The Role of Appellations Refers to the location where agricultural products are grown. Sanctioned by a government or trade association to define procedures in order to guarantee quality and genuineness.
A wine appellation may be a large region or a single vineyard. Stated on a wine bottle label and refers to the specific geographic location. An example would be the official French system of appellation dorigine controle. New World vs. Old World New World:
U.S. Australia Argentina Canada Chile New Zealand South Africa.
Old World: Europe France Italy Spain
Germany Greece Hungary Austria Switzerland. New World vs. Old World New World Napa Cabernet Barossa Shiraz Mendoza Malbec
New Zealand Sauvignon blanc Old World Bordeaux Cotes du Rhone Chianti Sancere Wine Traditions and Climate
Cool Moderate Warm Cool Climate Old/New World Traditions Growing Season: cool/less sunny Wine Fruit Style: lean White Wine Fruit Flavors: apple/pear
Red Wine Fruit Flavors: cranberries, redcurrants, red cherries Overall Wine Style: subtle/elegant Old World Examples of Wine and Food Matches: Red Burgundy with Boeuf Bourguignon, Sancerre and Goat Cheese. New World Examples of Wine and Food Matches: Oregon Pinot Noir and Wild Salmon, New Zealand Sauvignon Blanc and a fusion of influences.
Moderate Climate Old/New World Traditions Growing Season: temperate/moderately sunny Wine Fruit Style: ripe/juicy White Wine Fruit Flavors: citrus,
peaches, apricots, nectarines, melons Red Wine Fruit Flavors: black cherries, black currants, plums, blueberries, blackberries Overall Wine Style: medium intensity Old World Examples of Wine and Food Matches: Beaujolais and Salade Lyonnaise, Barolo and Tagiatelle. New World Examples of Wine and Food Matches: Buttery Chardonnay with Dungeness Crab, Zinfandel with Grilled Warm Climate
Old/New World Traditions Growing Season: warm/very sunny Wine Fruit Style: overripe/lush White Wine Fruit Flavors: mangos, pineapples, papayas, guavas, bananas Red Wine Fruit Flavors: figs, raisins,
prunes Overall Wine Style: bold/intense Old World Examples of Wine and Food Matches: Nero d'Avola and Spaghetti with Meat Sauce. New World Examples of Wine and Food Matches: Shiraz with Grilled Pepper Steak, Malbec with Beef Empanadas. Food to a large extent is what holds a society together and eating is closely linked to deep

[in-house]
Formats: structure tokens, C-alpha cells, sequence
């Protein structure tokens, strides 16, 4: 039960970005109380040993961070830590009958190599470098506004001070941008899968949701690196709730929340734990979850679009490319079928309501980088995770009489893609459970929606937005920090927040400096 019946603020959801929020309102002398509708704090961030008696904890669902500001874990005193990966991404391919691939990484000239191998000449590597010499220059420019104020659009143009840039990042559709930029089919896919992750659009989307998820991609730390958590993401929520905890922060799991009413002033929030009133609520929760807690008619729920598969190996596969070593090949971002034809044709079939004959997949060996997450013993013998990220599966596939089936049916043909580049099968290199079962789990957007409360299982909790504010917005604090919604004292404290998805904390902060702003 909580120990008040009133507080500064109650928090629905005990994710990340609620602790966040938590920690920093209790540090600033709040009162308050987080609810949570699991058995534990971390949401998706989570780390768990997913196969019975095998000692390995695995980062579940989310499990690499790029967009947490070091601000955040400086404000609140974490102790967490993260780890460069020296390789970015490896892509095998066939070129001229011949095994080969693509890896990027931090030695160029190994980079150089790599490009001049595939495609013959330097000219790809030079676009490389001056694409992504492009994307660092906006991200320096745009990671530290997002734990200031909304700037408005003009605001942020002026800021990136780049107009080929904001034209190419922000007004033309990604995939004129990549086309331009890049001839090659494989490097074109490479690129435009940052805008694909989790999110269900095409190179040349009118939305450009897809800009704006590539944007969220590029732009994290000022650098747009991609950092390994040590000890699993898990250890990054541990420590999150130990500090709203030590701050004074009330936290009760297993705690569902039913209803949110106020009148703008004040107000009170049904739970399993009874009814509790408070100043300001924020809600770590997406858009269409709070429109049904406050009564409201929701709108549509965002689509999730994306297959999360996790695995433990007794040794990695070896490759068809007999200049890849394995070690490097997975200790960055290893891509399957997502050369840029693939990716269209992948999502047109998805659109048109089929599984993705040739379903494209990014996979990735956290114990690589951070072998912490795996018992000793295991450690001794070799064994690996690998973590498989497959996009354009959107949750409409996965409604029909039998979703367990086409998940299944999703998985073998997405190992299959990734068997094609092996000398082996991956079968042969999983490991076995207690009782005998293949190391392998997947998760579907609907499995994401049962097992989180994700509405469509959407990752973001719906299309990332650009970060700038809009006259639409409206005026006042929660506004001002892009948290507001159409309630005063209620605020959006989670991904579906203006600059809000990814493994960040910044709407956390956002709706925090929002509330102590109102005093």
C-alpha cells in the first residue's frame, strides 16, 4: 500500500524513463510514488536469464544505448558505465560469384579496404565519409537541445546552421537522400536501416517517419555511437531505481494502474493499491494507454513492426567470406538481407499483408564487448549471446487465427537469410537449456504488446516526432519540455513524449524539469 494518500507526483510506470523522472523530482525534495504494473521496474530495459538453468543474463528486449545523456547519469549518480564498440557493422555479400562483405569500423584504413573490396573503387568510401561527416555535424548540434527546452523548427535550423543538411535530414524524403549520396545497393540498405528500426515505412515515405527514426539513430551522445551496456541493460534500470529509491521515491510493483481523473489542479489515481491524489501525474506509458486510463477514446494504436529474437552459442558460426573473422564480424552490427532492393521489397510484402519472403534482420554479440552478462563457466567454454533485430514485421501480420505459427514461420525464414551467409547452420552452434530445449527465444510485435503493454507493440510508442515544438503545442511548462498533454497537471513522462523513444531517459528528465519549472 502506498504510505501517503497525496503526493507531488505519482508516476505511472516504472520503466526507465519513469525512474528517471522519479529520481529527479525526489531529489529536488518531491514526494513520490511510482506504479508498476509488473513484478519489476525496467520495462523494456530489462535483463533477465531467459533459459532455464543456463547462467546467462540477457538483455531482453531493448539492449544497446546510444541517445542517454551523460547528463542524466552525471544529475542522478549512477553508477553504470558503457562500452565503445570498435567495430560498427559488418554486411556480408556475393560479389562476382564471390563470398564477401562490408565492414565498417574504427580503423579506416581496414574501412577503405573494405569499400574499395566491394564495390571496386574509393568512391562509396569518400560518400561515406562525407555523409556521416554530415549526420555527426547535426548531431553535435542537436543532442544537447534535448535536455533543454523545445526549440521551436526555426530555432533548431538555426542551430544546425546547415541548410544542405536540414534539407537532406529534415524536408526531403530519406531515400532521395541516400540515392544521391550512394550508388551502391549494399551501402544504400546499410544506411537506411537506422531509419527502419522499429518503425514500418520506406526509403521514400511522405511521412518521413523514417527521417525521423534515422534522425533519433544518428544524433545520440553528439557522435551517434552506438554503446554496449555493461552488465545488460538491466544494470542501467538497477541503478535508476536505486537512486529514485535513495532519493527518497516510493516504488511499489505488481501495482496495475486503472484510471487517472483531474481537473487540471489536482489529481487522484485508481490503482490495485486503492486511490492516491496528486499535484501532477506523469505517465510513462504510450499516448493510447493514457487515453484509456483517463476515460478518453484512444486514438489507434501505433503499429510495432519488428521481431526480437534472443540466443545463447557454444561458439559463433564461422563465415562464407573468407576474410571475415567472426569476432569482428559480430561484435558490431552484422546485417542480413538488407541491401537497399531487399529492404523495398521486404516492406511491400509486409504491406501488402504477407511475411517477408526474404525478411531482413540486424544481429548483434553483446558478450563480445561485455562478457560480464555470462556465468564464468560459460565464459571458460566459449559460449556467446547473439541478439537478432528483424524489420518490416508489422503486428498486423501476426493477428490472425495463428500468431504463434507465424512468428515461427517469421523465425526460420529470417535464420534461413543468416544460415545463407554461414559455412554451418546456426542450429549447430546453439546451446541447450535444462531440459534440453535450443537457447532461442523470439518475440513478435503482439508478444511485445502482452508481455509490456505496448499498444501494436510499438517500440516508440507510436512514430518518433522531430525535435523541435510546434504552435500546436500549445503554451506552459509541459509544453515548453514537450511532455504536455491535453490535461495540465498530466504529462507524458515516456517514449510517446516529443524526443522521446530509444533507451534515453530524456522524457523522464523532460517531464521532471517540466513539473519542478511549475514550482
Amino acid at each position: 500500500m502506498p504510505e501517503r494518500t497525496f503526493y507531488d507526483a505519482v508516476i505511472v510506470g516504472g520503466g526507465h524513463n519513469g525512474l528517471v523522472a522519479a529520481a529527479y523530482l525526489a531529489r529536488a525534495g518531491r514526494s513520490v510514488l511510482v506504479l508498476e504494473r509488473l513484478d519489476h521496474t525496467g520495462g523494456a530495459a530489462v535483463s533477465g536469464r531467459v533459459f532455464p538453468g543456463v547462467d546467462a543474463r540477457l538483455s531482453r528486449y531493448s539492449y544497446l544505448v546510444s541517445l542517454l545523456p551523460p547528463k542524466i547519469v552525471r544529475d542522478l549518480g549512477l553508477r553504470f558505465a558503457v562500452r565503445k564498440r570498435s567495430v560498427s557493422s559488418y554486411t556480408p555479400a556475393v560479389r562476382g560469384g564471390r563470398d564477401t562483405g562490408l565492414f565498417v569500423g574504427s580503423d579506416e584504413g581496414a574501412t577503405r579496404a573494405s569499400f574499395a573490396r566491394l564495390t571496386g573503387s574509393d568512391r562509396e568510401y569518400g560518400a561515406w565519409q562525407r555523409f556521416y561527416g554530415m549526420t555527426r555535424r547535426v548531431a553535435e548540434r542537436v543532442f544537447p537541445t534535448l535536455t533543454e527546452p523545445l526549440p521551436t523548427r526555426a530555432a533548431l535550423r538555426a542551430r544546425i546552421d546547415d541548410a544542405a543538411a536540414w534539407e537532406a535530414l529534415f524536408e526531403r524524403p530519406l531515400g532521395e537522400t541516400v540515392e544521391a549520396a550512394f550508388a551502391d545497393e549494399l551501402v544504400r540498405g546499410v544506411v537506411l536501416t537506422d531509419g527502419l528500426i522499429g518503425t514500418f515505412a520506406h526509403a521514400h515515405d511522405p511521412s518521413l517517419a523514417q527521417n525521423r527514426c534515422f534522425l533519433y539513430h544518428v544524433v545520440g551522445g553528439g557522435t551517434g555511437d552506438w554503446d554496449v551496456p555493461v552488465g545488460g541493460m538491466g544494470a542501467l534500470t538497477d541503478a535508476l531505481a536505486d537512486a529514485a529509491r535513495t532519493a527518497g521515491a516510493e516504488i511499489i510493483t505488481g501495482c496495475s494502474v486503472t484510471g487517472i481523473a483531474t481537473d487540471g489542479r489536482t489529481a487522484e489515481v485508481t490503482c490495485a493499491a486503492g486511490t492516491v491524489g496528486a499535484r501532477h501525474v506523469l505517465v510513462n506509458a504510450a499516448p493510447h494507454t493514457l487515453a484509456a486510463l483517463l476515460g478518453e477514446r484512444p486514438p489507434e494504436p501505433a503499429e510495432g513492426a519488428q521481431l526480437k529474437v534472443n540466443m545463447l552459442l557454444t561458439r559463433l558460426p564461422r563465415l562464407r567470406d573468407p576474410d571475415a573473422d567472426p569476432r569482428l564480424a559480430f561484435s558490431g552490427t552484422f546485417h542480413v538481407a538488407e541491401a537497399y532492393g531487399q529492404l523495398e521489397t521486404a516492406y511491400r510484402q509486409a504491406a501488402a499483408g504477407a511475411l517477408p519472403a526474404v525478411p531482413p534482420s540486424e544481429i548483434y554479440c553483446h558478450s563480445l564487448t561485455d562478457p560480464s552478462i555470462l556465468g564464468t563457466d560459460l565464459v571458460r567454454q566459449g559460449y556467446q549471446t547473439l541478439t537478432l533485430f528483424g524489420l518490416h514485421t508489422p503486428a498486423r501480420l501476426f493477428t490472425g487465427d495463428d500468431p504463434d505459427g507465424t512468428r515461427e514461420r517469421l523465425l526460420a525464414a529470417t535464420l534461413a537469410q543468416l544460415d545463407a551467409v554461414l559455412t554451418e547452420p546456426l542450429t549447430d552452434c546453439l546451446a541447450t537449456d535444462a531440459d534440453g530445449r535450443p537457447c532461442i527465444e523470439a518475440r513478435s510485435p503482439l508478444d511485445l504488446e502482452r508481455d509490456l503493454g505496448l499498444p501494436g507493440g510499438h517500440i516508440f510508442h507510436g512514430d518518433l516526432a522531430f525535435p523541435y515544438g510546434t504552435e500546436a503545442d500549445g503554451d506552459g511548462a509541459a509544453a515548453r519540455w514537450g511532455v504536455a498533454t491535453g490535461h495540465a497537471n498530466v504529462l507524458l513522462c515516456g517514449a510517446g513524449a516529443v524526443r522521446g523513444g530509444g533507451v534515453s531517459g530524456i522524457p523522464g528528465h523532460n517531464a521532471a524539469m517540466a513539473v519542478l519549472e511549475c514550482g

spiritual experiences." Peter Farb and George Armelagos 'Consuming Passions: The Anthropology of Eating' Language (noun) - the speech of a country, region, or group of people, including its diction, syntax, and grammar Cuisine Cuisine (from French cuisine, meaning "cooking; culinary art; kitchen"; itself from Latin coquina, meaning the same; itself
from the Latin verb coquere, meaning "to cook") Literally whos cooking what in the kitchen What Makes food a Cuisine A cuisine is a specific set of cooking traditions and practices, often associated with a place of origin Heavily influenced by religious practices Trade and migratory patterns of humans
Changes in agriculture Commons issues Food: The Impact of Geography and Climate The items available in our environment affect flavor preferences, eating habits,
recipes and dining etiquette. Historically, food has been consumed near the place of production creation. The enjoyment of eating good food is dependent on cultural preferences for specific flavor profiles. Geography and climate also impact eating habits based on physiological characteristics. The Impact of Trade On Gastronomic Identity
Trade and immigration policies have had a substantial impact on cuisine, food products, flavors profiles and dining etiquette over the course of several centuries. The bartering of and commercial trading of food products between countries has developed over time. Travelers (of the past and modern day) contact with other people and regional gastronomy impacts gastronomic traditions.